Commonly known as crisis pregnancy centers, anti-abortion centers often target people with few financial resources by providing free but very limited pregnancy services, like pregnancy tests and ultrasounds, and routinely offering false information to delay or interfere with access to abortion services. These centers are usually affiliated with national anti-abortion organizations, evangelical Christian networks or other religious organizations. In some states, these centers also receive public funding. Since 2010, at least 13 states have provided a total of $495 million to these centers.
Restricting anti-abortion centers is critical to halting the spread of abortion misinformation and ensuring people can access compassionate and accurate sexual and reproductive health care.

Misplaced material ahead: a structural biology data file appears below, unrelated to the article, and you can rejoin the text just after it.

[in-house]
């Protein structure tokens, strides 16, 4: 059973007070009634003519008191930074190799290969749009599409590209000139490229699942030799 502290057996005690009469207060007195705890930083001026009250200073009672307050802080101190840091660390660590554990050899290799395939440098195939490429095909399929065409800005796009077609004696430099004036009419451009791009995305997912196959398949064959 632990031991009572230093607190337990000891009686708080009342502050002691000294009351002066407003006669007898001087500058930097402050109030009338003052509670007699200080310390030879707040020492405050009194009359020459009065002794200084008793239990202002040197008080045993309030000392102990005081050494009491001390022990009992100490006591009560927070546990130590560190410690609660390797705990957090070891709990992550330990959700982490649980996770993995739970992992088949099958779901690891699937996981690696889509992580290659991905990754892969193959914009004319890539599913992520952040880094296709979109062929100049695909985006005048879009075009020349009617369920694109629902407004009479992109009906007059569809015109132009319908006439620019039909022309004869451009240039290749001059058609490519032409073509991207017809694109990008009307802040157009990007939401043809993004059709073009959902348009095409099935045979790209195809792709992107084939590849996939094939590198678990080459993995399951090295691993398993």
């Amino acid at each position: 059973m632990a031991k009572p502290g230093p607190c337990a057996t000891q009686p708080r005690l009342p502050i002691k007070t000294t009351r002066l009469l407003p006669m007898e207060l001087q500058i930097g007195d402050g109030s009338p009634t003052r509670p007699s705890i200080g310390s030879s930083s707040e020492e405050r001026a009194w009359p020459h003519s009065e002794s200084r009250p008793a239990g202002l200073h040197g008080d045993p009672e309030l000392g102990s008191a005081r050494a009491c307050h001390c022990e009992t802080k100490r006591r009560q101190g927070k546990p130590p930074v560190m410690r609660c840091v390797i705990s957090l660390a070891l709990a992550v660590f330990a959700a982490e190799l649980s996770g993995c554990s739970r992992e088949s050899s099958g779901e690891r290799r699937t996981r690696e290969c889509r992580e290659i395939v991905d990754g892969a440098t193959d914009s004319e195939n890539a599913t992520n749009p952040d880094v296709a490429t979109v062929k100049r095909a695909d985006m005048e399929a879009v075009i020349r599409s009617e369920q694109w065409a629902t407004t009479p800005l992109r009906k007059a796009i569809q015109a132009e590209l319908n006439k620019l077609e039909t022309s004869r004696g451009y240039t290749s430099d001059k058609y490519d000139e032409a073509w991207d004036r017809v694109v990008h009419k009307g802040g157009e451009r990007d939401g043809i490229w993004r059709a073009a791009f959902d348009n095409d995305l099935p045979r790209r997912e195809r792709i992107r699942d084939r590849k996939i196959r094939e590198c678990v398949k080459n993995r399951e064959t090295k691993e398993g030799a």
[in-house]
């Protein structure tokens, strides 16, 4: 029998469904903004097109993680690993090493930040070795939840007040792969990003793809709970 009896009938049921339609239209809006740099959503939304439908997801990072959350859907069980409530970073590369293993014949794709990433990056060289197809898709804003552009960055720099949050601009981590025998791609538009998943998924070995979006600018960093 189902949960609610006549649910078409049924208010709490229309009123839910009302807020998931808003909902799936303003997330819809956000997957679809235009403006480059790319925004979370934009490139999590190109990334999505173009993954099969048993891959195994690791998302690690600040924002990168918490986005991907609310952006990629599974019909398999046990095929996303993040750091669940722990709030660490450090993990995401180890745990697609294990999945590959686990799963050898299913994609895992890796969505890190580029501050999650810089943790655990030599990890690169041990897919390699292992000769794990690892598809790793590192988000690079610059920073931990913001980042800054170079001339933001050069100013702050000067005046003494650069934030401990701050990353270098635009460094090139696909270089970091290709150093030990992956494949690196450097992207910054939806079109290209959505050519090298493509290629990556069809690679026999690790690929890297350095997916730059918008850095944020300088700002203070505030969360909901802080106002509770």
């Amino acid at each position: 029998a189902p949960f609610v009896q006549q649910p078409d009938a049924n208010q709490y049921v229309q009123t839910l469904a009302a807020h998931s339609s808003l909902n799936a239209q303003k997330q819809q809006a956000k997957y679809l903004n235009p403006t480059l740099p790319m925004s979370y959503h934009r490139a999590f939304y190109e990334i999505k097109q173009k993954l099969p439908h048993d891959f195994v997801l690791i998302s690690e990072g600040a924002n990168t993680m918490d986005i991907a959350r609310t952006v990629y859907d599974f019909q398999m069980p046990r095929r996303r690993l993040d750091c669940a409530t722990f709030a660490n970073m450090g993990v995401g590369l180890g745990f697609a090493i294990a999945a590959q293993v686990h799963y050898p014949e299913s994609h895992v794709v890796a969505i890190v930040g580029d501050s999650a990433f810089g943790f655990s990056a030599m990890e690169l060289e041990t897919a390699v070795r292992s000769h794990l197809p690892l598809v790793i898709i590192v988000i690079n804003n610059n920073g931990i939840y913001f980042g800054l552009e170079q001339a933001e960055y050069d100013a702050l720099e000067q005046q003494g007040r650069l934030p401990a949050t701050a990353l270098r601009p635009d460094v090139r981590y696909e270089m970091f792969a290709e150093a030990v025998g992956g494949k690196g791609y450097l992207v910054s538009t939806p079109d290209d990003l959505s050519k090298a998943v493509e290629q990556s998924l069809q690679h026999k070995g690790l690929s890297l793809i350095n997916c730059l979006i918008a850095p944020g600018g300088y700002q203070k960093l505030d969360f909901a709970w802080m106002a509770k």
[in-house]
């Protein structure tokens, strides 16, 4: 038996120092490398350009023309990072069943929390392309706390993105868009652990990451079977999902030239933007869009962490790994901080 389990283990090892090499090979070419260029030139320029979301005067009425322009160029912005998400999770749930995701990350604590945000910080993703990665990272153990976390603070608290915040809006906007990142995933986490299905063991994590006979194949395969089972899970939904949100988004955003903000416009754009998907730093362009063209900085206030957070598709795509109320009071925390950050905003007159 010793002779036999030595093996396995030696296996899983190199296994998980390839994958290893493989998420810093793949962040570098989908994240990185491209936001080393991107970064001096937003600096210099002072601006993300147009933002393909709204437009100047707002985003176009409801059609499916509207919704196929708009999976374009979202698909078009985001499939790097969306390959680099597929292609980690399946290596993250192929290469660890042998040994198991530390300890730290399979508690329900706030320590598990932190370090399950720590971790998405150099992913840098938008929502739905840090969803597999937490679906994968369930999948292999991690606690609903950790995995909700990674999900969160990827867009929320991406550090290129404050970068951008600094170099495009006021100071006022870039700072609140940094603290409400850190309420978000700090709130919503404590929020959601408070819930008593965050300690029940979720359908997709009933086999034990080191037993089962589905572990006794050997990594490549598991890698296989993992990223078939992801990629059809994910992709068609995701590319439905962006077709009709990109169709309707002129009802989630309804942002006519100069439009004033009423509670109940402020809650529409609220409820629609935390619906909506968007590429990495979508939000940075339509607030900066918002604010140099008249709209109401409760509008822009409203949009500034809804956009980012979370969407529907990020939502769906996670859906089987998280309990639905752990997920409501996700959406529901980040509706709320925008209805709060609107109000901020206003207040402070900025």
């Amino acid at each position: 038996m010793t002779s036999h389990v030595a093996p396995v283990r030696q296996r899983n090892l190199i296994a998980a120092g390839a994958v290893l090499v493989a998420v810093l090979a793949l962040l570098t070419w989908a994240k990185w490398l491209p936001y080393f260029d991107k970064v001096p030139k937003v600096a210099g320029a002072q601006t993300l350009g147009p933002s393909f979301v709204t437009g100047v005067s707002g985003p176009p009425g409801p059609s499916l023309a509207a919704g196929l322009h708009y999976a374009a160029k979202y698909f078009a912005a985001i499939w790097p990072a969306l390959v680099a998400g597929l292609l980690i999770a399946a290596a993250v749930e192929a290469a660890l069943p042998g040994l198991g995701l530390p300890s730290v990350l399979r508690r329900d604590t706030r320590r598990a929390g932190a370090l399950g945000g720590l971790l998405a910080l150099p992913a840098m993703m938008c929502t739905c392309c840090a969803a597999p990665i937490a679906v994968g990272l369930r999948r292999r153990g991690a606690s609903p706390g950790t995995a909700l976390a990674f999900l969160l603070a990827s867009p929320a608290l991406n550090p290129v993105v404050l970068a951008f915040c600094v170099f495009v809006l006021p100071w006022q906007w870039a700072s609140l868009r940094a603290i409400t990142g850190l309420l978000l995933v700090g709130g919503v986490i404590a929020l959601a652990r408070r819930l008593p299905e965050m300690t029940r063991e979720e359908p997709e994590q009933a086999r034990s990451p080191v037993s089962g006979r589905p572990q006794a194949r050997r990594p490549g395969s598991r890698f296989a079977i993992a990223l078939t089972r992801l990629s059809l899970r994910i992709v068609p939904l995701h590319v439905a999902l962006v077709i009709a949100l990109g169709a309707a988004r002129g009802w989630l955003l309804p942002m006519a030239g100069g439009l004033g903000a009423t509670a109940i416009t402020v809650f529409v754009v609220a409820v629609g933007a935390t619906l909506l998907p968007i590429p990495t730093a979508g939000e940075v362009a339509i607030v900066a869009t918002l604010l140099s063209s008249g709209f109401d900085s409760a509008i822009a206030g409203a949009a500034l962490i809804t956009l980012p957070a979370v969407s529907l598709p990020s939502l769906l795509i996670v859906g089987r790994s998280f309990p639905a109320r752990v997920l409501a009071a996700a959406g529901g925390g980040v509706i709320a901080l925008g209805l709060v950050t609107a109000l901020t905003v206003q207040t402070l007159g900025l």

Anti-abortion centers have been insulated from most state and federal action because of protections for speech under the First Amendment. However, there are still actions that state policymakers can take to restrict their reach and impact.
- End state funding of these centers. For example, in 2022, Michigan Governor Gretchen Whitmer vetoed $1.5 million that the Republican-led legislature had allocated for anti-abortion centers in the state budget.
- Enact laws requiring anti-abortion centers to disclose that they do not offer or provide referrals for abortion or contraceptive services and, if applicable, that they do not have medically trained staff on‐site.
- Enforce state consumer protection laws that prohibit false advertising or deceptive practices by service providers and require the provision of medically accurate information.